“Connor had known other kids at school who disappeared over the past couple of years. One day they just didn’t turn up. Teachers would say that they were ‘gone’ or ‘no longer enrolled’. Those were just code words, though. Everyone knew what they meant.”
The Heartland War is over now, a bitter battle over the sanctity of life. As per the new agreement, life begins at conception and cannot be tampered with until a child reaches the age of thirteen. However, between the ages of thirteen and eighteen, parents can choose to have their children “unwound”, by sending them to a “harvest camp” and having all of their organs donated to others. That way, life doesn’t technically stop; the teen keeps living, albeit in the bodies of many other recipients. If you are not able to raise your baby until he or she reaches the age of thirteen, you can “stork” it: leave it on someone’s door stop and run away. Finders, keepers, according to the law.
Unwind is the story of three teens. Connor has behavior problems, and his parents have signed the unwind orders because they just can’t handle him acting out anymore. Risa is a ward of the state, a piano player who simply wasn’t talented enough to be allowed to continue living (what with budget cuts and all, there isn’t enough money to invest in anyone but the most skilled). Lev is a tithe, a child who was born to be a sacrifice under the tithing code, where ten percent of all wealth is given to the government. They are all slated to be unwound, when Connor initiates a series of events (bus crash, human shield, lots of confusion) that allows all three of them to escape. The three must then navigate the underground world of escaped unwinds, learning how to survive without drawing attention to themselves. If they can make it until their eighteenth birthdays, they are home free. But it certainly won’t be easy…
This futuristic tale is riveting; built around an interesting concept and driven by strong, complex characters. Shusterman creates an elaborate world of these characters, and each one of them is interesting enough to merit a personal story. His universe is populated by the Clappers, a dreaded terrorist group, a wizened antiques dealer whose shop is a front for the unwind version of the Underground Railroad, and an eccentric who creates a large-scale shelter for unwinds in the middle of the Arizona desert. Everyone’s got a back story, and Shusterman lets us all in on it, which I absolutely love. Even though it is a complicated world, with a lot of unfamiliar political and social situations, it is still very accessible to readers. That’s a tricky balancing act for many writers. I really enjoyed that the story was not predictable, either. I was expecting a daring escape, but there is just no way to guess where Shusterman will take readers next. Awesome!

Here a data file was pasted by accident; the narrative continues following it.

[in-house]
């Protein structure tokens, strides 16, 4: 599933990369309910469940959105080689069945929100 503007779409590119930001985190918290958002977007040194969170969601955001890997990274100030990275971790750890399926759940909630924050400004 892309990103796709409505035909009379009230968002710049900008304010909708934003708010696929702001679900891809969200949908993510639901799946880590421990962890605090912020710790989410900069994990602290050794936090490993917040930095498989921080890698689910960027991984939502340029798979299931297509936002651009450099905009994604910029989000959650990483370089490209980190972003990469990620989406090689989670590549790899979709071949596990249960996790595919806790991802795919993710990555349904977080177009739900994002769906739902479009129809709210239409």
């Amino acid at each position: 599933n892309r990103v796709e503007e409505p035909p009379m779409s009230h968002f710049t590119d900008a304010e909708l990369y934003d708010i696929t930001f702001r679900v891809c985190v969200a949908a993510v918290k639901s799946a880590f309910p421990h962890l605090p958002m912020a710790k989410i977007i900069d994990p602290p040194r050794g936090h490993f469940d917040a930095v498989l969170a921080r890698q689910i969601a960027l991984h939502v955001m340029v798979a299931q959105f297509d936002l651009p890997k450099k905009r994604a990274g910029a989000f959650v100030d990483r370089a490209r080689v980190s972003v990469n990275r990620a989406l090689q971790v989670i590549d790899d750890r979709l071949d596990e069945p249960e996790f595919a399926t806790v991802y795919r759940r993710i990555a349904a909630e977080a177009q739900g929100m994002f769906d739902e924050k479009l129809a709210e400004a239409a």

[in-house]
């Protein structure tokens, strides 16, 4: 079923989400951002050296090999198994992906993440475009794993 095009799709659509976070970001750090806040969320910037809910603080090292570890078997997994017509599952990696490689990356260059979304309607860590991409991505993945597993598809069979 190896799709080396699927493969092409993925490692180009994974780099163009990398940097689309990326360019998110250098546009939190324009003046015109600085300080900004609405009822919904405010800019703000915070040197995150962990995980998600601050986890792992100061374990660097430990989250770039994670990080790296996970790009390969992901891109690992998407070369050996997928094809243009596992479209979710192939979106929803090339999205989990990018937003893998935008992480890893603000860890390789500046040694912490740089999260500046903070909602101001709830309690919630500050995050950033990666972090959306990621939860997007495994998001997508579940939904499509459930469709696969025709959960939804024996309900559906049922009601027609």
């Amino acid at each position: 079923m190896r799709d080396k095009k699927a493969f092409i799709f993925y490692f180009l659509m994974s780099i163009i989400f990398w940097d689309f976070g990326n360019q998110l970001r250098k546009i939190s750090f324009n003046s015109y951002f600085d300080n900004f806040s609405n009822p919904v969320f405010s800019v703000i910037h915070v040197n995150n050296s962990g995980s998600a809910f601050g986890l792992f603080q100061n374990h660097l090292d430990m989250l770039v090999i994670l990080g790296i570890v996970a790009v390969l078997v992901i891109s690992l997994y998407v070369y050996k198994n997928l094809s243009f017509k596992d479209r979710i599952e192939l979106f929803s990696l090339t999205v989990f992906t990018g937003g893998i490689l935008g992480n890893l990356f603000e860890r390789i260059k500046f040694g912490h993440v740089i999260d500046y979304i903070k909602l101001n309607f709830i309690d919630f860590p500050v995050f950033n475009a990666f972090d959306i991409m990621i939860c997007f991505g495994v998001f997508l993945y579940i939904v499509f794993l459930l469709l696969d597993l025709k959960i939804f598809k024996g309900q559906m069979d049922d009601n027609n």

Unwind won two of the big awards: it’s an ALA Best Book, as well as a Best Book for Reluctant Readers. It also won about a billion state awards, including a placement on the Oklahoma Sequoyah Award list (my home state, folks!). This is a fast-paced, engrossing read that covers heavy topics like the definition of human life, reproductive rights, politics, the ethical concerns of organ donation for profit, and governmental power. I think you’re going to love it! And if you do, you’re certainly in luck, because there’s going to be a movie version released, and also, Shusterman has written a ton of other incredible books! So, while you’re waiting for the movie, you might want to try his crazy-popular Skinjacker series, which includes the books Everlost, Everwild, and Everfound.
Author’s website: http://www.storyman.com
Movie website: http://unwindmovie.com
Shusterman, Neal. Unwind. New York: Simon & Schuster, 2007. 335 pp. Ages 13 and up.